Author Archives: annebuist

About annebuist

Anne Buist is the Chair of Women’s Mental Health at the University of Melbourne and has 30 clinical and research experience in perinatal psychiatry. She works with Protective Services and the legal system in cases of abuse, kidnapping, infanticide and murder. Medea’s Curse is her first mainstream psychological thriller. Professor Buist is married to novelist Graeme Simsion and has two children.

Behind the mother façade: when it’s not only perinatal anxiety and depression

Even before Amy* delivered her much-wanted, planned, second child, Elissa, she was feeling like she was losing a bit of herself every day. Her two year old, Jed, was exhausting; and no one seemed to be hearing  her concern that … Continue reading

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In the Mind of Mothers

Warning: this may trigger readers who are struggling with attachment trauma. For my entire professional life as a psychiatrist, I have been in the minds of mothers—or at least tried to be—when things have not gone smoothly. As a perinatal … Continue reading

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Female Friendships

One of the themes that emerged from my latest book with partner Graeme Simsion, Two Steps Onward was that of the power of female friendships. Booktopia invited me to write a blog on it – check it out

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Animals Make Us Human

Leah Kaminsky and Meg Keneally have put together short stories bout Australian animals to raise money for them in the light of the bushfires devastating their habitat. Consider buying loads for Christmas presents! Buy here The wonderful birds of Lancefield … Continue reading

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Lessons from Lockdown

I saved this blog before it was written as april2020; when I then opened the document I seriously considered posting it blank. Well, not that seriously, but I did think for a moment would a blank page be representative? Representative … Continue reading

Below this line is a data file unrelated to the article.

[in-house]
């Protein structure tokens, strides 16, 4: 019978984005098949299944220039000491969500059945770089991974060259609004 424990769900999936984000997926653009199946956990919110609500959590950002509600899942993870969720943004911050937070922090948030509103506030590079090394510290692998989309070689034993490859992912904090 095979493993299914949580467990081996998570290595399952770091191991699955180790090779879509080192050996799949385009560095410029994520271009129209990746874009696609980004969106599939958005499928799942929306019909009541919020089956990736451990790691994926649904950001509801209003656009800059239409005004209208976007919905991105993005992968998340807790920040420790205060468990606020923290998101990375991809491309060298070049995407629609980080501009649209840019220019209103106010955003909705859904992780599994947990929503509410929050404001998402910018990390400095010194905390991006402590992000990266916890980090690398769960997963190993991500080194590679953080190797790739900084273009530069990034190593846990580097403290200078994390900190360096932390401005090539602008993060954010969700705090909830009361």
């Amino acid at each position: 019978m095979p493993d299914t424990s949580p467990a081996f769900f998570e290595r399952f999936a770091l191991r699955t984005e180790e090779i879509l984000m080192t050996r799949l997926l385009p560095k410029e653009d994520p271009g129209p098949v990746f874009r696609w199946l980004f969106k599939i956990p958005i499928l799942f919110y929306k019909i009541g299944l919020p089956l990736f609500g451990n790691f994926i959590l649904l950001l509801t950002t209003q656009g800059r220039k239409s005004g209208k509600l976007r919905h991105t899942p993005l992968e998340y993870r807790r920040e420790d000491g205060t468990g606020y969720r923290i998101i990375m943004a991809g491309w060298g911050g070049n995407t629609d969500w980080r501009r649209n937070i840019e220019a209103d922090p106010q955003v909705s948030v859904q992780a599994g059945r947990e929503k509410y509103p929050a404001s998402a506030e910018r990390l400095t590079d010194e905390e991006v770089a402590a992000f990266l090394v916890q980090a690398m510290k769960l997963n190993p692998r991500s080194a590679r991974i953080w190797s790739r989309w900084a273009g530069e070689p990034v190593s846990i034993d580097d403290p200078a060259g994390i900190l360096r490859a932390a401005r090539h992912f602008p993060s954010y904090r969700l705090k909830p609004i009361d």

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Becoming a mother in the time of corona

I normally keep these posts light and without my “medical” hat on – but given the times, this one is an exception! I’m back at work with women with perinatal depression and anxiety – wherever possible seeing people on Skype, … Continue reading

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Why Walk: The Seven Times Two Reasons to Have a Walking Vacation

Or: How to justify a vacation in Italy in the middle of a coronavirus epidemic   Disclosure here; there really wasn’t an outbreak when we left to Italy in February, despite what our travel insurance says (we have another trip … Continue reading

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How to co-author a book (and have a holiday and keep fit)

When we (husband Graeme Simsion and I) do author talks about our joint book, Two Steps Forward, one of the most common questions is: How did you do it? One friend (four times divorced) was completely mystified we hadn’t killed … Continue reading

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On Homesickness…

On any long break away from Australia, it is inevitable that the idea of home and what it is, starts to reverberate around the subconscious. You either end up homesick—or realise that to some degree “home” is where you are … Continue reading

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A Writing Pause

  I’m in one of those incredibly lucky moments in my life that I am stopping (briefly) from writing (well, from books and editing) to just take breath. Everyone is freezing back home in Melbourne (my son returned there from … Continue reading

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